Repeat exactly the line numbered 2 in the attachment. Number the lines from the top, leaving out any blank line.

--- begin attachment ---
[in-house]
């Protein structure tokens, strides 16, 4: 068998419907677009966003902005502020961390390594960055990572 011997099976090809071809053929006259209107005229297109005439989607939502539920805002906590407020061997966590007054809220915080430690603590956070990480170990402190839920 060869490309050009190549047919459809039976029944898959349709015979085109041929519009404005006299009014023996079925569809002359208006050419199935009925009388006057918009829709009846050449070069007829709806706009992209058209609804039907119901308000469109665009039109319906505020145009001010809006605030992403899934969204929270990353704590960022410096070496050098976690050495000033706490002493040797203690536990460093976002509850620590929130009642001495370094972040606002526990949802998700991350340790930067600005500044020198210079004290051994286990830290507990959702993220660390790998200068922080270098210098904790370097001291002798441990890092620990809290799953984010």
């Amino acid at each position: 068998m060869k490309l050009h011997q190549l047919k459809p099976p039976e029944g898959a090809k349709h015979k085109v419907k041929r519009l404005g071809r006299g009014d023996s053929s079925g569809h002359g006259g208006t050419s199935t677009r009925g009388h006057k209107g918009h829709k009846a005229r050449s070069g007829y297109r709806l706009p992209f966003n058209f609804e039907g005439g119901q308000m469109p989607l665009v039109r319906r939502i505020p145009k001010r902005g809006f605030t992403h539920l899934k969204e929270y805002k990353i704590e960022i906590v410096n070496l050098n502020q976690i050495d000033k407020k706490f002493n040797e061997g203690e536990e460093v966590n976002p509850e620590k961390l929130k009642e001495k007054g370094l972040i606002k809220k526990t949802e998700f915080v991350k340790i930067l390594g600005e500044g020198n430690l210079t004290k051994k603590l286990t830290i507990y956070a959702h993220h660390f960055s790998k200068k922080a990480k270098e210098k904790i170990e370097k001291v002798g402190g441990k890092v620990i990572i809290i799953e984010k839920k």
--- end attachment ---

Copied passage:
């Protein structure tokens, strides 16, 4: 068998419907677009966003902005502020961390390594960055990572 011997099976090809071809053929006259209107005229297109005439989607939502539920805002906590407020061997966590007054809220915080430690603590956070990480170990402190839920 060869490309050009190549047919459809039976029944898959349709015979085109041929519009404005006299009014023996079925569809002359208006050419199935009925009388006057918009829709009846050449070069007829709806706009992209058209609804039907119901308000469109665009039109319906505020145009001010809006605030992403899934969204929270990353704590960022410096070496050098976690050495000033706490002493040797203690536990460093976002509850620590929130009642001495370094972040606002526990949802998700991350340790930067600005500044020198210079004290051994286990830290507990959702993220660390790998200068922080270098210098904790370097001291002798441990890092620990809290799953984010």